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Alexander GLAZUNOV (1865-1936)
Five Novelettes for string quartet, Op.15 [31:16]
String Quintet in A major, Op.39 (1891-92) [32:12] A
Fine Arts Quartet
Nathaniel Rosen (cello) A
rec. 2-4 February 2005, The American Academy of Arts and Letters, New York, USA.
NAXOS 8.570256 [63:28]


Founded over sixty years ago in Chicago the Fine Arts Quartet is a highly accomplished ensemble. On the evidence of these superb performances and other recent releases such as the Schumann String Quartets 1-3 they prove themselves to be in the same elevated league as ensembles such as the Emerson, Škampa, Talich, Takács, Hagen, Quatuor Mosaïques, Kodály, Henschel, Belcea and Zehetmair. 

I strongly believe that Glazunov’s substantial output of music is not as well known as it deserves to be. The most frequently heard work is the Violin Concerto (1904). One sometimes hears music from his two major ballets Raymonda (1898) and The Seasons (1900) also the Chant du Ménestrel (1900) in either of its versions for cello and piano or for cello and orchestra. As a frequent attender of chamber music recitals I have yet to hear any performances of Glazunov’s chamber works. Although not known for their progressive or experimental nature his works are generally of high quality and I commend any chamber music lover to hear the two volumes of String Quartets from the Utrecht String Quartet on MDG 603 1236-2 (Quartets 3 and 5) and MDG 603 1237-2 (Quartets 2, 4 and Elegy for Strings) and also the recording of the Quartets 3 and 5 from the Shostakovich Quartet on Regis RRC 1211.

Grove-Online; Wikipedia and virtually every other resource I have consulted give the composition date for Glazunov’s Five Novelettes, Op.15 as 1886. However, the information in the Naxos booklet notes says 1881; which means that Glazunov would have been a mere sixteen year old when he wrote the score. Evidently he originally gave the less descriptive title of ‘Suite’ to this five movement work. Lasting almost as long in performance as the A major String Quintet the amiable and predominantly folk music-inspired Five Novelettes is an outstanding work and a hidden gem of the chamber music repertoire.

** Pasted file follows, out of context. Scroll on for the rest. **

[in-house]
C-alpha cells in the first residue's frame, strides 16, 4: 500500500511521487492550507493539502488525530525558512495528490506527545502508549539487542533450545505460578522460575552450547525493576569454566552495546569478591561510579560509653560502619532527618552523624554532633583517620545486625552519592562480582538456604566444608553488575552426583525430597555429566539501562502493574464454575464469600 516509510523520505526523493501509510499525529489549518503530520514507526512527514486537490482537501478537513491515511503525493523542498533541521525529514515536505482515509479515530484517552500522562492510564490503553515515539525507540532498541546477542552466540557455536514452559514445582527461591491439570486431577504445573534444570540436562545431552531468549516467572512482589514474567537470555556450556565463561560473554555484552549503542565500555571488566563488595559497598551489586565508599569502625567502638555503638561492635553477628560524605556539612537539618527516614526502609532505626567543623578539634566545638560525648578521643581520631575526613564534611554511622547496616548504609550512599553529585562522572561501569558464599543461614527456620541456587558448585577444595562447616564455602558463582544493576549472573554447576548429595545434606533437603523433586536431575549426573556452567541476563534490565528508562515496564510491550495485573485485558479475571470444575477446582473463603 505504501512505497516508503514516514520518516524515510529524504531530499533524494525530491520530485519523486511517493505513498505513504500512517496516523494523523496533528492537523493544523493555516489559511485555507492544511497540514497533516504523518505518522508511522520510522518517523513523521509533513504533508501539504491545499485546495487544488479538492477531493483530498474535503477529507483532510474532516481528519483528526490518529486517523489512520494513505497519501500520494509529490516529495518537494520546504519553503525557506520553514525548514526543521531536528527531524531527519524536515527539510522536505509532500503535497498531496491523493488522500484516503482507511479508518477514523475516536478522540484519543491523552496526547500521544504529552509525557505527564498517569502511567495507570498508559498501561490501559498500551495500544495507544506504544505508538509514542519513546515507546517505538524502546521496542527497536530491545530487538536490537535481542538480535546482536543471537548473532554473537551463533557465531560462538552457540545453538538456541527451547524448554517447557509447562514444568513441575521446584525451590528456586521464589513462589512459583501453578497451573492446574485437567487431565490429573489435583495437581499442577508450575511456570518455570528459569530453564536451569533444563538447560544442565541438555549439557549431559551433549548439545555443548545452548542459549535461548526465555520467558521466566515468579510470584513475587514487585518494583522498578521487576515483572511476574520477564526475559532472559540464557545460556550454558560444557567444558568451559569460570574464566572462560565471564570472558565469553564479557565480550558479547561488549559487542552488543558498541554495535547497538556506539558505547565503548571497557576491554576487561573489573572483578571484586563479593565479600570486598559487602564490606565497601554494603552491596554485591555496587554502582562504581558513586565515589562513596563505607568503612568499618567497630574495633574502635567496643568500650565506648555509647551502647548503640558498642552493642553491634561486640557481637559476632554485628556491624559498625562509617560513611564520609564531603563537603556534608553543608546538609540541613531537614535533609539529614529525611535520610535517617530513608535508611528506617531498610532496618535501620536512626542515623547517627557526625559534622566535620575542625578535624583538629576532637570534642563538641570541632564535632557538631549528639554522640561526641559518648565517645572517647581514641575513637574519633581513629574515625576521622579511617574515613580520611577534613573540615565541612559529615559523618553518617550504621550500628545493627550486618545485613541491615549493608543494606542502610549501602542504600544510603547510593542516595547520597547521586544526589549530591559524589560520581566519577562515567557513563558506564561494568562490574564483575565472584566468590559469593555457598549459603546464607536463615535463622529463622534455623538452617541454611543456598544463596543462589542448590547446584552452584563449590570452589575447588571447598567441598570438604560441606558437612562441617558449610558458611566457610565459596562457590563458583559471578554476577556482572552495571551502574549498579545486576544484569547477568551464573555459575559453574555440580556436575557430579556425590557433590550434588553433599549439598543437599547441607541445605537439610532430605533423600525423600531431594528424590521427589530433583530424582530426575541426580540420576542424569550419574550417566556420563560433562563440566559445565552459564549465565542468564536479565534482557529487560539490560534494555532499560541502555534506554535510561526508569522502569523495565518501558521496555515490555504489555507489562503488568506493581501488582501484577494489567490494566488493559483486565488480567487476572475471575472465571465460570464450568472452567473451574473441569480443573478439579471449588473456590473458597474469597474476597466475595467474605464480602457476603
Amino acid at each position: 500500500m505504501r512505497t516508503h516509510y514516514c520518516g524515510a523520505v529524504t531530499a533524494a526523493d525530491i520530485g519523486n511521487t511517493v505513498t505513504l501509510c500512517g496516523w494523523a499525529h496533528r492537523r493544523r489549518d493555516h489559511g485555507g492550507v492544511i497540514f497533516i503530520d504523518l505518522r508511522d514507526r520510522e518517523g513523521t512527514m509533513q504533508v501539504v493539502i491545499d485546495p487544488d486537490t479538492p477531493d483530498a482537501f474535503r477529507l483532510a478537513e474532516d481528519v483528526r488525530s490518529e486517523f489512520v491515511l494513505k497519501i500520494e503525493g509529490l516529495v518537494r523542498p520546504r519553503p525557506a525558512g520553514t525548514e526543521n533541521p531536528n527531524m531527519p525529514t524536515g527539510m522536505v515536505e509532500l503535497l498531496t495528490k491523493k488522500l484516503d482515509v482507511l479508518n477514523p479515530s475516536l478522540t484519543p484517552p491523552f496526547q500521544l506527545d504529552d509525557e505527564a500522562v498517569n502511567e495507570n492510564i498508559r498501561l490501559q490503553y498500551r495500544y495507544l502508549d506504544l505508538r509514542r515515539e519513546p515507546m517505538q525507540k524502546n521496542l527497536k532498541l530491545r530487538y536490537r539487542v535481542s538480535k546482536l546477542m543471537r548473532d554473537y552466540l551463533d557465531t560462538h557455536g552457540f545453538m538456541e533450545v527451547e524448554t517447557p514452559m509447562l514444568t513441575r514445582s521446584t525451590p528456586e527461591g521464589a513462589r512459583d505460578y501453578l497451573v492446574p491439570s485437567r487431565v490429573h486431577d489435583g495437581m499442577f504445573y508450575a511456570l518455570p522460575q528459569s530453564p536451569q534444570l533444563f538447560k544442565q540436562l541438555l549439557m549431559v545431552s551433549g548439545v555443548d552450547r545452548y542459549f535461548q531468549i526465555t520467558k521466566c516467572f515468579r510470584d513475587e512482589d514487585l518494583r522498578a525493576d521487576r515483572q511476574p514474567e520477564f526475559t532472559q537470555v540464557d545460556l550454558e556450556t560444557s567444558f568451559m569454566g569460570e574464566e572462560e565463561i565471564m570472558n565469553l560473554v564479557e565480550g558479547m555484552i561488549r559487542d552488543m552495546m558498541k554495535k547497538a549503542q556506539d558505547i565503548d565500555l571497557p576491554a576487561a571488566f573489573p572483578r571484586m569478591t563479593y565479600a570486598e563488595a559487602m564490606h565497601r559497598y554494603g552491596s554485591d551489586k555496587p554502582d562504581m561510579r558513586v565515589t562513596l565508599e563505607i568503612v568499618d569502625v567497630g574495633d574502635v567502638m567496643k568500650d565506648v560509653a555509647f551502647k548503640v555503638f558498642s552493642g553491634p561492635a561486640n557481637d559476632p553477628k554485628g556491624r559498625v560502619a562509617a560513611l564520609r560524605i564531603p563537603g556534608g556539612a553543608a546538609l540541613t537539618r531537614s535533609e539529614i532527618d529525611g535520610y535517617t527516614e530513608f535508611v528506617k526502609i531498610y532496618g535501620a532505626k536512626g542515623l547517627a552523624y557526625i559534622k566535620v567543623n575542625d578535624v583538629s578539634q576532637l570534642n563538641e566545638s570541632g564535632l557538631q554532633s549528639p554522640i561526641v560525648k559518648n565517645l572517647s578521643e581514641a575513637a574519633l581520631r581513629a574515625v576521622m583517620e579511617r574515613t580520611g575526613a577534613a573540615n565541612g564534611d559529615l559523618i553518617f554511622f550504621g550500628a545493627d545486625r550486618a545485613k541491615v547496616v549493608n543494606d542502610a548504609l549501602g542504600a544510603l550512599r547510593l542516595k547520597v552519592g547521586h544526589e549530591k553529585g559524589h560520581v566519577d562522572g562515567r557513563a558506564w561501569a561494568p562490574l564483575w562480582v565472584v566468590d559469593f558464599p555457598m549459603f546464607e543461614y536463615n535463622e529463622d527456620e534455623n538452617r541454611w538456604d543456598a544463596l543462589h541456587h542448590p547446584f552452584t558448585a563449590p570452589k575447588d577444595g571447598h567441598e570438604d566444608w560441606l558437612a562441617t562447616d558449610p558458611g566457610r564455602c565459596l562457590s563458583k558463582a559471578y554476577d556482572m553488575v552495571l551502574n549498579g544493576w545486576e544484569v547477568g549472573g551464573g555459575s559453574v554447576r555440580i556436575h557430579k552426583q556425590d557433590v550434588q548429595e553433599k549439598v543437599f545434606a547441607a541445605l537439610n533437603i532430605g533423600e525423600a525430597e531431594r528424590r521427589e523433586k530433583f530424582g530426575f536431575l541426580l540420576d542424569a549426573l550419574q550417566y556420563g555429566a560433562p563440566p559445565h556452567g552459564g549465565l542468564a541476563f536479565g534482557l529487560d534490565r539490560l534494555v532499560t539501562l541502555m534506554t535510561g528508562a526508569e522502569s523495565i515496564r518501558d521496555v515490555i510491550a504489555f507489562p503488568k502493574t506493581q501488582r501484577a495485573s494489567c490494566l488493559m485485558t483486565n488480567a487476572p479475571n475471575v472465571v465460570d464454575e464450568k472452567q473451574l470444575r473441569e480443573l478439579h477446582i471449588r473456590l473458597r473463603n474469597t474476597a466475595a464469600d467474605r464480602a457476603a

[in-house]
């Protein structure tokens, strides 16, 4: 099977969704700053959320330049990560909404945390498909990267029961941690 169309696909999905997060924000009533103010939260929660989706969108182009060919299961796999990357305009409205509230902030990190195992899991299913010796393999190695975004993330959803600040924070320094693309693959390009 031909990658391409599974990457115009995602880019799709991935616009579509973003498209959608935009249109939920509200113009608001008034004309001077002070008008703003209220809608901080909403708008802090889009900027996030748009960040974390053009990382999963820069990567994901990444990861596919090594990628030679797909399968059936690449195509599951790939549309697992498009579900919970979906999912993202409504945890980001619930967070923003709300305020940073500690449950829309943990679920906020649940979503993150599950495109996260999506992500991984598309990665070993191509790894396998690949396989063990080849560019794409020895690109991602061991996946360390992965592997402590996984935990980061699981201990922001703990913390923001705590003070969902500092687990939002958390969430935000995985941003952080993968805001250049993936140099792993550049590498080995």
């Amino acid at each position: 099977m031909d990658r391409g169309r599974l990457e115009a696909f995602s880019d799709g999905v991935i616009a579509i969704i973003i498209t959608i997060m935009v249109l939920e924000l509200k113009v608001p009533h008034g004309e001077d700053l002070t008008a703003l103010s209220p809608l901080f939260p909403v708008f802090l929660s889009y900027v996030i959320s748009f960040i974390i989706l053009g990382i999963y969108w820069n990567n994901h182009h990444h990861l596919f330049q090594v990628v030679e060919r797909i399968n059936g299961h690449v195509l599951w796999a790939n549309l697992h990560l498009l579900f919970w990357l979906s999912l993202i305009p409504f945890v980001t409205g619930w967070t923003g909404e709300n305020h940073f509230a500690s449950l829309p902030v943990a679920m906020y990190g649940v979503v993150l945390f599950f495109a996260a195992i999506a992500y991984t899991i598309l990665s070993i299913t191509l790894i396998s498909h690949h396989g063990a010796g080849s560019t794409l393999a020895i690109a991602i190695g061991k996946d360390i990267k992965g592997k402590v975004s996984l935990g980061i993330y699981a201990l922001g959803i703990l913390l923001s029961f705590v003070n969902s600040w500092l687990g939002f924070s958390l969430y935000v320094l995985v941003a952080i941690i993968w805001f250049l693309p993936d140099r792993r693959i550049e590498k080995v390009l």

Glazunov’s Five Novelettes have all been given exotic titles. They open with an appealing Alla spagnuola (In the Spanish style). Briskly performed with high spirits by the Fine Arts Quartet the piece also contains a contrasting dreamy central section. The dance-like piece entitled Orientale has the character of a Percy Grainger folk dance rather than anything terribly oriental. Again there is a contrasting central core. In the Dorian mode the third movement is a reverential Interludium in modo antico that reminded me of sacred music from the Russian Orthodox Church. There’s considerable warmth and good humour to be heard in the Valse. The buoyantly played final piece, marked All’ungherese (In Hungarian style), convey strong evocations of tradition gypsy and Magyar rhythms.

The four movement String Quintet in A major, Op.39 is scored for a second cello rather than the more usual viola - in the manner of Schubert’s Quintet in C major, D. 956. Here the Fine Arts are augmented by the services of second cellist Nathaniel Rosen. The opening Allegro begins with a glorious melody for the viola. One is struck by the appeal of this highly attractive music infused as it is with lush and brazen Romanticism. Pizzicato strings herald the opening of the engaging Scherzo. The heartrending strains of the Andante could melt even the stoniest of hearts. In the highly-flavoured Russian-sounding themes of the Finale the players successfully conclude proceedings in a robust and vivacious manner.

There are only a small number of alternative versions of Glazunov’s String Quintet and Five Novelettes and none that I consider an improvement over this superb Naxos release. I am reasonably familiar with what is probably the best known version of the String Quintet from the ASMF Chamber Ensemble on Chandos (c/w Tchaikovsky String Sextet in D minor, Op 70). In the Five Novelettes the versions most likely to be encountered are those from the St. Petersburg String Quartet on Delos and also from the Lyric Quartet on Meridian; both recordings having the String Quartet No. 5, Op. 70 as their coupling.

I gained significant enjoyment from this desirable release. The sonics are to demonstration standard. The delightful and substantial Five Novelettes are a hidden gem worthy of discovery.

Michael Cookson 

See also Review by Jonathan Woolf

 

 

 


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